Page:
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New Nuclear Safety Directive

13 June 2013
by eub2 -- last modified 13 June 2013

In a new proposal which amends the nuclear safety directive from 2009, the European Commission sets out EU-wide safety objectives to significantly reduce the risks and protect people and the environment. By introducing a system of regular European peer reviews, increasing transparency on nuclear safety matters and strengthening the powers of national regulators, the directive aims at continuous improvement of nuclear safety across the EU.


What is new in the directive?

The proposal substantially strengthens the provisions of the existing directive. It:

  • introduces EU-wide safety objectives;
  • sets up a European system of peer reviews of nuclear installations;
  • increases transparency on nuclear safety matters;
  • strengthens the role and independence of national regulatory authorities;
  • introduces a requirement of specific safety reviews for older nuclear power plants for which a lifetime extension is considered;
  • enhances on-site emergency preparedness and response, for example by implementing strict accident management guidelines and by putting in place emergency response centres which must be protected against radioactivity and earthquakes or flooding.

Why safety objectives rather than specific technical requirements?

Any fixed technical requirements can become quickly obsolete given the continuous improvements expected in safety over time and they could become a disincentive for further development of a sound nuclear safety culture in Europe. Instead, the directive sets up a flexible and dynamic process. To support the safety objectives, more detailed requirements explaining how they are to be achieved in practice relating to the life (licensing, design, operation, decommissioning) of nuclear installations are laid down in the directive.

What are topical peer reviews?

The topical peer review system allows for a verification mechanism to ensure that common safety objectives are achieved at EU level. The introduction of topical peer reviews was largely inspired by the peer review process used during the nuclear stress tests undertaken after the Fukushima accident, whilst here the assessments will each time focus on different safety aspects.

How do they work?

A peer review of one or more nuclear safety topics will be organised at least every six years. First, national assessments will be prepared, and these will be submitted for a peer review. The results of the peer review will then be translated into concrete technical recommendations.

Who will pick the topics? Based on what?

Based on their importance and relevance, the topics will be chosen by Member States with the support of regulators and in close coordination with the Commission. An example of a topic could be systems to allow safe depressurising of a reactor containment in case of an accident (e.g. by means of containment filtered venting).

In addition, in case of an accident and major safety problems, the Member State has to organise a peer review of the installation within six months.

What will be the Commission's role in these peer reviews?

If Member States fail to select at least one topic for a peer review, the Commission will decide on the topics. If the Commission identifies deviations or delays in the implementation of peer review recommendations, it can launch a verification mission to be carried out by other Member States.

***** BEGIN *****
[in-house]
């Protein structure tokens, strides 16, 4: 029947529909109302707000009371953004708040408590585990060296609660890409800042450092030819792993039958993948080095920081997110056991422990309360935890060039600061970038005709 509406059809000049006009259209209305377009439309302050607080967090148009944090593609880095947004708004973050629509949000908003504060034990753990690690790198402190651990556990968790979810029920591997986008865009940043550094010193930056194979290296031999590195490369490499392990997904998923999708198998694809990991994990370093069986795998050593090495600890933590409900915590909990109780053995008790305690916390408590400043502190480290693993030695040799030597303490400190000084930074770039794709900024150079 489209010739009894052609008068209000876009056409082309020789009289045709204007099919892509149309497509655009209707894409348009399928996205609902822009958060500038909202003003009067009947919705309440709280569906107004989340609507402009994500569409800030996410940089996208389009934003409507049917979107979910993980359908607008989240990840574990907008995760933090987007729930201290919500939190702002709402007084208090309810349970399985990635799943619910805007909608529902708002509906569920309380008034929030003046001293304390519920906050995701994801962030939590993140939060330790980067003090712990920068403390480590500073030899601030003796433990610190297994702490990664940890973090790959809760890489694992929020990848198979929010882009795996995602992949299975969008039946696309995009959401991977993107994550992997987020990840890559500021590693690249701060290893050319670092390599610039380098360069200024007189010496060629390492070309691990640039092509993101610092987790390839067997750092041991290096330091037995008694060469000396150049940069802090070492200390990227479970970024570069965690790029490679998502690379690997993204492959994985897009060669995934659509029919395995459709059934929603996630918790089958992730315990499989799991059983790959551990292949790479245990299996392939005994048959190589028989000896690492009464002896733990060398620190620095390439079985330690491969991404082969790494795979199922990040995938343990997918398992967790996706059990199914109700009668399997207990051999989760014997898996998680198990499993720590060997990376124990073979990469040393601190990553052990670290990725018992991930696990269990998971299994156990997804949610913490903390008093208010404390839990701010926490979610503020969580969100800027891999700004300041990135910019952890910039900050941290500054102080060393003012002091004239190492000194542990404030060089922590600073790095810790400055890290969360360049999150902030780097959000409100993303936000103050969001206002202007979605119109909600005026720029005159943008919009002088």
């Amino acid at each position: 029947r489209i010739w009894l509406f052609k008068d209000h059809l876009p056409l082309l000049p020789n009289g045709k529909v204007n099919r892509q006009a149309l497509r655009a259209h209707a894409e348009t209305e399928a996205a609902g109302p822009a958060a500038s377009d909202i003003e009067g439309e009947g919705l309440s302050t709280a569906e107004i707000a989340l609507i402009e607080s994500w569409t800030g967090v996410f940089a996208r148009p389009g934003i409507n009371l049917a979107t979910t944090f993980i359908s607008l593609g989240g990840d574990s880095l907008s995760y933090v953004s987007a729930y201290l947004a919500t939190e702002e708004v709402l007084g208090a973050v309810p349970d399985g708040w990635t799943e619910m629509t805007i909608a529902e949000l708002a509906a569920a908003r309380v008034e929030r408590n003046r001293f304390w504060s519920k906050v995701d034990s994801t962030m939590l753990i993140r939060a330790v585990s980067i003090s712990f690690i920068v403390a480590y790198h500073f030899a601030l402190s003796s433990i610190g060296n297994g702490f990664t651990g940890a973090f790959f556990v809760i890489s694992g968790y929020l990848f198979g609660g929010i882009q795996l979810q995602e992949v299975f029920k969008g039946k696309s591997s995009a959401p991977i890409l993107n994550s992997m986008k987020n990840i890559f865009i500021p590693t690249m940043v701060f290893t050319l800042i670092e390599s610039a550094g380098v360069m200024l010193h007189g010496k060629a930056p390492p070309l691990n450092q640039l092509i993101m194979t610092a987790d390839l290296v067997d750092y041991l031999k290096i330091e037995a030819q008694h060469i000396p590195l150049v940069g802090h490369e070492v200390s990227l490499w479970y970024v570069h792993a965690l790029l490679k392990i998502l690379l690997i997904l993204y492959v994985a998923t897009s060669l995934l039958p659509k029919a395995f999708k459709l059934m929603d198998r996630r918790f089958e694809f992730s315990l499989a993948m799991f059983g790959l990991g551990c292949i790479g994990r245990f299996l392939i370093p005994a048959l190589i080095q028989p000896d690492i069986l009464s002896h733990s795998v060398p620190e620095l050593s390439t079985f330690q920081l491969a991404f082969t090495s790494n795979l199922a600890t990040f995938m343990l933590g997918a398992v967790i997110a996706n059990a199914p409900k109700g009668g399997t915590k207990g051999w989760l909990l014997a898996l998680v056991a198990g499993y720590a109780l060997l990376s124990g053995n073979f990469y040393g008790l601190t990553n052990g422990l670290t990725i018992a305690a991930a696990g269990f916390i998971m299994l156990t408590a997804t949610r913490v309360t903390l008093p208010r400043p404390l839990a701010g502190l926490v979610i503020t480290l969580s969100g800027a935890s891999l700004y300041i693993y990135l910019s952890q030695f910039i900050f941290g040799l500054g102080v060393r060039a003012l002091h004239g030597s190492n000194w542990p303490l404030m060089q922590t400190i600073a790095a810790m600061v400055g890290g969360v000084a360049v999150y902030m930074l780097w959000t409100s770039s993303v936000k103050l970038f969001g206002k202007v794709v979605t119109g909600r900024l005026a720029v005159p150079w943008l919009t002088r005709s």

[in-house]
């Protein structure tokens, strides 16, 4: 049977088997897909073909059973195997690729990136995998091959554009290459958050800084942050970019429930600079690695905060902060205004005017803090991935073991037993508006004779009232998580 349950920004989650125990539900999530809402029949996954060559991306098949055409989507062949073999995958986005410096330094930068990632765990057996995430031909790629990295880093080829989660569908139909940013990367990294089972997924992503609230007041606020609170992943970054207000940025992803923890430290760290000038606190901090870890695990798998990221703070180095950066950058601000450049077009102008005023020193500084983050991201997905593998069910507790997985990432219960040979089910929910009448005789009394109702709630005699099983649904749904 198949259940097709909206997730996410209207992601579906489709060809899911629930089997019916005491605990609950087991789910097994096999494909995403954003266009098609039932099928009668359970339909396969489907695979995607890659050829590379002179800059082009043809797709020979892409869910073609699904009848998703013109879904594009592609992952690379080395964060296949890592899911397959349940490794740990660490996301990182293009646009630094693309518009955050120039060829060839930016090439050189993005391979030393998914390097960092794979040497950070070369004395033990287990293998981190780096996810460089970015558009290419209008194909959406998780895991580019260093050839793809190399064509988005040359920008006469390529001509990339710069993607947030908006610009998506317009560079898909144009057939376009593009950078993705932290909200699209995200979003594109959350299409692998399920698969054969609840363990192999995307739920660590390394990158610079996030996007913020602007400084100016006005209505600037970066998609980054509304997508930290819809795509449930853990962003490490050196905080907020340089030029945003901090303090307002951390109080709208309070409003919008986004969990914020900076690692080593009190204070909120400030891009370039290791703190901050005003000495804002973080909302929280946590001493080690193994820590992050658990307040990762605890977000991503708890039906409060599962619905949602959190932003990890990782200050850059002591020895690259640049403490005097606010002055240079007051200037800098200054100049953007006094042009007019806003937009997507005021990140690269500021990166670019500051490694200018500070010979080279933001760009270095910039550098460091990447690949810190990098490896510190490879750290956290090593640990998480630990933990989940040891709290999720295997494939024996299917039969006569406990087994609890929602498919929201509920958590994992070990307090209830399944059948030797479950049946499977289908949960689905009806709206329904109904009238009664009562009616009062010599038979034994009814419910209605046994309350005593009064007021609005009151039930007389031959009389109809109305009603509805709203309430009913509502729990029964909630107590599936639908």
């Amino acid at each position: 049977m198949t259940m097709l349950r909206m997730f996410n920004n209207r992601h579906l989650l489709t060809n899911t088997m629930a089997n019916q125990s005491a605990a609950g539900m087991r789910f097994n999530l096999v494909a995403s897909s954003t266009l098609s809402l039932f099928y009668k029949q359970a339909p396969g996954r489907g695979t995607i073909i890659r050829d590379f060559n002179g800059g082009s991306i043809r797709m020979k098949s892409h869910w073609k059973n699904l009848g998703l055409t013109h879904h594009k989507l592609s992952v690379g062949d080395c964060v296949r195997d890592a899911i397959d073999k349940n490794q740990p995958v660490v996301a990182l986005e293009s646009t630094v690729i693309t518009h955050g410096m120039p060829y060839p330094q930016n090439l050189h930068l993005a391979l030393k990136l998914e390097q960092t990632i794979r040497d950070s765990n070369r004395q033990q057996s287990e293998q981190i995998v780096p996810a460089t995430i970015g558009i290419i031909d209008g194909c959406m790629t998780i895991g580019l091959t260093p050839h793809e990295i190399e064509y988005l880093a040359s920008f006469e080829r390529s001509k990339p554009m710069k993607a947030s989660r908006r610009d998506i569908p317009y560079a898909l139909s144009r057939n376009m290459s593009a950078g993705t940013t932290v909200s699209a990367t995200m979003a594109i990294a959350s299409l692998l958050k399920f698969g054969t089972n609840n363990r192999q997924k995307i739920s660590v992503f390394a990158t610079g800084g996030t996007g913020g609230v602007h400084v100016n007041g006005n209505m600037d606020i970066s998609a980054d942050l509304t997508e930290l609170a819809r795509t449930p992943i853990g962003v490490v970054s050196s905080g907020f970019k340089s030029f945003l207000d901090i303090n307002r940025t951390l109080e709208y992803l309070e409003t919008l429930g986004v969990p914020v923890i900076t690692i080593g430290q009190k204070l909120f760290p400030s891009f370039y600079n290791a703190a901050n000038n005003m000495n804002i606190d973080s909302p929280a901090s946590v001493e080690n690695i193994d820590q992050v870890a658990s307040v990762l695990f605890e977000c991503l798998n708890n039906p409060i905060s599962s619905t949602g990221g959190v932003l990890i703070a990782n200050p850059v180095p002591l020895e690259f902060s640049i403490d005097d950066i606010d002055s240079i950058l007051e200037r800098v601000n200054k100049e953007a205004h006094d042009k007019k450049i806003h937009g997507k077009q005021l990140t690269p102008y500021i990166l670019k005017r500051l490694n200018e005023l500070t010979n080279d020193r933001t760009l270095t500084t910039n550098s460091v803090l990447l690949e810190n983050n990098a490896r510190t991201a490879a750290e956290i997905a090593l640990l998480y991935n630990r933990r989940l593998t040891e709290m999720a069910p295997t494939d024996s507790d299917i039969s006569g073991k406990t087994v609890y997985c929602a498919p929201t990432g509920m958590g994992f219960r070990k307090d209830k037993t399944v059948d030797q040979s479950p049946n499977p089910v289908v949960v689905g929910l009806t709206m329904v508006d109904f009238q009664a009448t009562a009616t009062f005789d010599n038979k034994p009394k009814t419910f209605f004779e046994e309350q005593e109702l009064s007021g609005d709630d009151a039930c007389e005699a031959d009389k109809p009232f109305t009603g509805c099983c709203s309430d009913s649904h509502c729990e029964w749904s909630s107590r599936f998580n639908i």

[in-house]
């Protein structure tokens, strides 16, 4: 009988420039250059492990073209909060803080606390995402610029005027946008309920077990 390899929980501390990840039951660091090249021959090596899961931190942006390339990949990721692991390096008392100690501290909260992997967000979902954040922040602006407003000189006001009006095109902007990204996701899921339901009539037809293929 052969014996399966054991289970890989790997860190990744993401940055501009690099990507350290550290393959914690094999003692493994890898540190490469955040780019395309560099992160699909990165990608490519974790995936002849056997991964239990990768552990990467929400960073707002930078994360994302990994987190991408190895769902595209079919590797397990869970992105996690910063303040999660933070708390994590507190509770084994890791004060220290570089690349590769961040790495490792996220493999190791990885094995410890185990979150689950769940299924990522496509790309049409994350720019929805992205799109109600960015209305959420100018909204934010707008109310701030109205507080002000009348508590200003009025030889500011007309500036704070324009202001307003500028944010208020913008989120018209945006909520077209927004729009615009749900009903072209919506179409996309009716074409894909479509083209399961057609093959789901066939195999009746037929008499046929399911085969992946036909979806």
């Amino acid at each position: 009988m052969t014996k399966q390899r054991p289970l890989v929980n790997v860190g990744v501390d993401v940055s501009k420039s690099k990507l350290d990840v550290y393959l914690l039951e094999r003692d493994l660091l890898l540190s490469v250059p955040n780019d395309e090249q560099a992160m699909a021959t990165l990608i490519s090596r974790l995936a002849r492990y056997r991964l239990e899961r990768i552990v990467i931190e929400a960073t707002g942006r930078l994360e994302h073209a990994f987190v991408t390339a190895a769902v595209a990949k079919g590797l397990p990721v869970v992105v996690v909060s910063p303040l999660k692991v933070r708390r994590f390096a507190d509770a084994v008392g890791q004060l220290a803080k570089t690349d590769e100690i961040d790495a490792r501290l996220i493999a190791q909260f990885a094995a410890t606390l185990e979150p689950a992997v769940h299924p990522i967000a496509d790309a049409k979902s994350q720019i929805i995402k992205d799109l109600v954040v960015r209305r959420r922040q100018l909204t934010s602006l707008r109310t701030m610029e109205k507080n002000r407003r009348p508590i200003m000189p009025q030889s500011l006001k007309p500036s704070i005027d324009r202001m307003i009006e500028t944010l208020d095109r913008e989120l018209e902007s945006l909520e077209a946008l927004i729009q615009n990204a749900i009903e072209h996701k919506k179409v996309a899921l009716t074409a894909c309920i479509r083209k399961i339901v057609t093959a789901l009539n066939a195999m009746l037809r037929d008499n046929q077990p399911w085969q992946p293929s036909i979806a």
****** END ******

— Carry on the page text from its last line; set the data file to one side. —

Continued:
Will the results of the peer reviews be public?

Yes, national regulatory authorities will have to publish the results of the peer reviews.

When will the new standards be implemented?

The directive could be adopted by the Council in the course of 2014, following the (non-binding) opinion of the European Parliament. Member States will then have 18 months to transpose it into national legislation.

What else is the Commission doing to ensure nuclear safety in Europe and beyond?

The Commission is following up with the European Nuclear Safety Regulators' Group the implementation of the technical improvements required by the stress tests report. It continues to monitor the implementation of other relevant legislation, for example in the areas of radiation protection or radioactive waste management. It also promotes research activities aiming at improving the safety of nuclear installations.

Outside the EU, the Commission continues to engage, in particular with EU neighbouring countries, and provides assistance to ensure that countries planning to start using nuclear energy will meet internationally recognized nuclear safety standards. In this context, the Commission cooperates closely with the International Atomic Energy Agency.

How many nuclear power plants (NPPs) are there in the EU and where are they located?

There are 132 operating reactors in 14 EU Member States:

    Belgium: 7 reactors (2 NPPs)

    Bulgaria: 2 reactors (1 NPP)

    Czech Republic: 6 reactors (2 NPPs)

    Finland: 4 reactors (2 NPPs)

    France: 58 reactors (19 NPPs)

    Germany: 9 reactors (12 NPPs, 17 reactors, 8 were shut down after Fukushima)

    Hungary: 4 reactors (1 NPP)

    The Netherlands: 1 reactor (1 NPP)

    Romania: 2 reactors (1 NPP)

    Slovakia: 4 reactors (2 NPPs)

    Slovenia: 1 reactor (1 NPP)

    Spain: 8 reactors (6 NPPs)

    Sweden: 10 reactors (3 NPPs)

    United Kingdom: 16 reactors (10 NPPs)

Lithuania: 2 reactors under decommissioning (1 NPP)

Four reactors are under construction:

    Finland: 1

    France: 1

    Slovakia: 2

Planned reactors:

    Bulgaria: 1

    Czech Republic: 2

    Finland: 2

    France: 1

    Lithuania: 1

    The Netherlands: 1

    Poland: 2-3

    Romania: 2

    United Kingdom: 4

Draft proposal for a Directive amending Nuclear Safety Directive